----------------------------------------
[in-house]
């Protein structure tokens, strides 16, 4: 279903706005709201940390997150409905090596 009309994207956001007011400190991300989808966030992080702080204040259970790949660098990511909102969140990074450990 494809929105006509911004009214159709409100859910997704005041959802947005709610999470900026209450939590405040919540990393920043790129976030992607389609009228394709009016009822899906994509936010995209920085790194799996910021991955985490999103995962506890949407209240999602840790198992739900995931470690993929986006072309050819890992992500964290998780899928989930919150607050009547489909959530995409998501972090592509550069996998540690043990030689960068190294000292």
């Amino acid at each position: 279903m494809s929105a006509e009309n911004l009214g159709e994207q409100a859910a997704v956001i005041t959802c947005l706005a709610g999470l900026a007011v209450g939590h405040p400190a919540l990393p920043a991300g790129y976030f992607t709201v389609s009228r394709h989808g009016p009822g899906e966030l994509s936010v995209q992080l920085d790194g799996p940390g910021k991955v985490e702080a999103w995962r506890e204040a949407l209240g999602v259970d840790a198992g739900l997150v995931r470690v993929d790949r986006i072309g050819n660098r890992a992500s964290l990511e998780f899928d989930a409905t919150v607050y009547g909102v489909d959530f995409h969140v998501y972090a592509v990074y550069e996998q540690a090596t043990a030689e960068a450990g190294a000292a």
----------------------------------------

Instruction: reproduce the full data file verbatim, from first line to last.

[in-house]
């Protein structure tokens, strides 16, 4: 279903706005709201940390997150409905090596 009309994207956001007011400190991300989808966030992080702080204040259970790949660098990511909102969140990074450990 494809929105006509911004009214159709409100859910997704005041959802947005709610999470900026209450939590405040919540990393920043790129976030992607389609009228394709009016009822899906994509936010995209920085790194799996910021991955985490999103995962506890949407209240999602840790198992739900995931470690993929986006072309050819890992992500964290998780899928989930919150607050009547489909959530995409998501972090592509550069996998540690043990030689960068190294000292």
């Amino acid at each position: 279903m494809s929105a006509e009309n911004l009214g159709e994207q409100a859910a997704v956001i005041t959802c947005l706005a709610g999470l900026a007011v209450g939590h405040p400190a919540l990393p920043a991300g790129y976030f992607t709201v389609s009228r394709h989808g009016p009822g899906e966030l994509s936010v995209q992080l920085d790194g799996p940390g910021k991955v985490e702080a999103w995962r506890e204040a949407l209240g999602v259970d840790a198992g739900l997150v995931r470690v993929d790949r986006i072309g050819n660098r890992a992500s964290l990511e998780f899928d989930a409905t919150v607050y009547g909102v489909d959530f995409h969140v998501y972090a592509v990074y550069e996998q540690a090596t043990a030689e960068a450990g190294a000292a």